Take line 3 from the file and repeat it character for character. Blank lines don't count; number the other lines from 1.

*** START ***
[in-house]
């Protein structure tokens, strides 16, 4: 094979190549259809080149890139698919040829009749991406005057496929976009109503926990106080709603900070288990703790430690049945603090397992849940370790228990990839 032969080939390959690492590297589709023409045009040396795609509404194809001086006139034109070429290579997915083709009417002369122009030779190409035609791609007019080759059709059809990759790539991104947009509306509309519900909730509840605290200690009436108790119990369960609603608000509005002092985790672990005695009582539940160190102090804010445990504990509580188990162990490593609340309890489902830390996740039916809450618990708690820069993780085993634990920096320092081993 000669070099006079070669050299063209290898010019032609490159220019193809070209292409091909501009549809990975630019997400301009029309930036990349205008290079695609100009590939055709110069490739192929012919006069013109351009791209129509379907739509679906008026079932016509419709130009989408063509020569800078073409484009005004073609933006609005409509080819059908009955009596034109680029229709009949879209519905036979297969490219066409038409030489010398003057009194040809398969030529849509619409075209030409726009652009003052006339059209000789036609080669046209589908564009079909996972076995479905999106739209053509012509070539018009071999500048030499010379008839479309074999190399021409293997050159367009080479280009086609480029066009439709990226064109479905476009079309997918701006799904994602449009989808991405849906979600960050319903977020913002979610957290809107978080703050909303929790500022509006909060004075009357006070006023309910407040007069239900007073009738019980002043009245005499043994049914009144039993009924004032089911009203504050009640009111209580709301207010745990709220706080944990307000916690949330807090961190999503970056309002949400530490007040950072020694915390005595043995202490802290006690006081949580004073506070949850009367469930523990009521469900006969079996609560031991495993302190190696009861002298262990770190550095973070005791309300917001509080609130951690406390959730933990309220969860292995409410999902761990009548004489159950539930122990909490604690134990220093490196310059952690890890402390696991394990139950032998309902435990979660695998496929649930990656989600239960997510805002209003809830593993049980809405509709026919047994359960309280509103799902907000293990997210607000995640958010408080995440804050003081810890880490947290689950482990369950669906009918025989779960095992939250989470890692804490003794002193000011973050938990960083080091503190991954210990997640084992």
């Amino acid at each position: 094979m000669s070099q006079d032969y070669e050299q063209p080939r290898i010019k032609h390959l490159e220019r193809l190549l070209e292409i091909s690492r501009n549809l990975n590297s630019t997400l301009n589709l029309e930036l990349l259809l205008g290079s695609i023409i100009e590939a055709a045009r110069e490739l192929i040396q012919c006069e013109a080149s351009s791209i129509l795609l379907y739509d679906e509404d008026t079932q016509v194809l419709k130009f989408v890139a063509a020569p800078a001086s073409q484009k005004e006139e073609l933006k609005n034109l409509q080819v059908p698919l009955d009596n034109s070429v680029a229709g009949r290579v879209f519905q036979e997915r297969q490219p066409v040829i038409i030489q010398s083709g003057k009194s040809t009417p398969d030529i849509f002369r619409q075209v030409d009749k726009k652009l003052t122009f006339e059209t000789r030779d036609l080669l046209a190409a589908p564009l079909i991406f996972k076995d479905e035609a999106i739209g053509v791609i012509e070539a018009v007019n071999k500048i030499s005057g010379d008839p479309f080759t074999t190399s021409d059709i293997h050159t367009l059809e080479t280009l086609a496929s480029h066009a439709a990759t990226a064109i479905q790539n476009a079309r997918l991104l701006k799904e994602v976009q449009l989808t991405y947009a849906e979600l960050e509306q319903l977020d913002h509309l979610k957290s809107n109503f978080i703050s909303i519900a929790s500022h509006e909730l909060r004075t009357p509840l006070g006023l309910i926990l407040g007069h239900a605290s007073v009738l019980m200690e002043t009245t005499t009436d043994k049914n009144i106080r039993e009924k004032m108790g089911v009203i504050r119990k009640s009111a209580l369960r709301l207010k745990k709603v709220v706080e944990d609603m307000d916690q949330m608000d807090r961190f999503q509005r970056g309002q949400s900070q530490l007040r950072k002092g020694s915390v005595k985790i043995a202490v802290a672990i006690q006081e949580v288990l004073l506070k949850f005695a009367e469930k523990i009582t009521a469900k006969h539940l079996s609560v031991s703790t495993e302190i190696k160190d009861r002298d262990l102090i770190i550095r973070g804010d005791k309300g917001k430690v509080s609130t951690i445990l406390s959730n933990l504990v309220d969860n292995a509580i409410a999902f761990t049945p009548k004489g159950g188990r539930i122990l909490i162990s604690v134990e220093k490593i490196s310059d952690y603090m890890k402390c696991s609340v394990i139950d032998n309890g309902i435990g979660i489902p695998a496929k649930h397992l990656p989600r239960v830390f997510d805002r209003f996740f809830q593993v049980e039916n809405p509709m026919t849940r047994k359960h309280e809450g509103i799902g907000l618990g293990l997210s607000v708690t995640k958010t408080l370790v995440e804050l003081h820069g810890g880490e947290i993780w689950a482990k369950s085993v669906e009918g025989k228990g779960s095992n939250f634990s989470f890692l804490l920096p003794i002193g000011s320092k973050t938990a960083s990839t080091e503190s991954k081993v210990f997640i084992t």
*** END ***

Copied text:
């Amino acid at each position: 094979m000669s070099q006079d032969y070669e050299q063209p080939r290898i010019k032609h390959l490159e220019r193809l190549l070209e292409i091909s690492r501009n549809l990975n590297s630019t997400l301009n589709l029309e930036l990349l259809l205008g290079s695609i023409i100009e590939a055709a045009r110069e490739l192929i040396q012919c006069e013109a080149s351009s791209i129509l795609l379907y739509d679906e509404d008026t079932q016509v194809l419709k130009f989408v890139a063509a020569p800078a001086s073409q484009k005004e006139e073609l933006k609005n034109l409509q080819v059908p698919l009955d009596n034109s070429v680029a229709g009949r290579v879209f519905q036979e997915r297969q490219p066409v040829i038409i030489q010398s083709g003057k009194s040809t009417p398969d030529i849509f002369r619409q075209v030409d009749k726009k652009l003052t122009f006339e059209t000789r030779d036609l080669l046209a190409a589908p564009l079909i991406f996972k076995d479905e035609a999106i739209g053509v791609i012509e070539a018009v007019n071999k500048i030499s005057g010379d008839p479309f080759t074999t190399s021409d059709i293997h050159t367009l059809e080479t280009l086609a496929s480029h066009a439709a990759t990226a064109i479905q790539n476009a079309r997918l991104l701006k799904e994602v976009q449009l989808t991405y947009a849906e979600l960050e509306q319903l977020d913002h509309l979610k957290s809107n109503f978080i703050s909303i519900a929790s500022h509006e909730l909060r004075t009357p509840l006070g006023l309910i926990l407040g007069h239900a605290s007073v009738l019980m200690e002043t009245t005499t009436d043994k049914n009144i106080r039993e009924k004032m108790g089911v009203i504050r119990k009640s009111a209580l369960r709301l207010k745990k709603v709220v706080e944990d609603m307000d916690q949330m608000d807090r961190f999503q509005r970056g309002q949400s900070q530490l007040r950072k002092g020694s915390v005595k985790i043995a202490v802290a672990i006690q006081e949580v288990l004073l506070k949850f005695a009367e469930k523990i009582t009521a469900k006969h539940l079996s609560v031991s703790t495993e302190i190696k160190d009861r002298d262990l102090i770190i550095r973070g804010d005791k309300g917001k430690v509080s609130t951690i445990l406390s959730n933990l504990v309220d969860n292995a509580i409410a999902f761990t049945p009548k004489g159950g188990r539930i122990l909490i162990s604690v134990e220093k490593i490196s310059d952690y603090m890890k402390c696991s609340v394990i139950d032998n309890g309902i435990g979660i489902p695998a496929k649930h397992l990656p989600r239960v830390f997510d805002r209003f996740f809830q593993v049980e039916n809405p509709m026919t849940r047994k359960h309280e809450g509103i799902g907000l618990g293990l997210s607000v708690t995640k958010t408080l370790v995440e804050l003081h820069g810890g880490e947290i993780w689950a482990k369950s085993v669906e009918g025989k228990g779960s095992n939250f634990s989470f890692l804490l920096p003794i002193g000011s320092k973050t938990a960083s990839t080091e503190s991954k081993v210990f997640i084992t």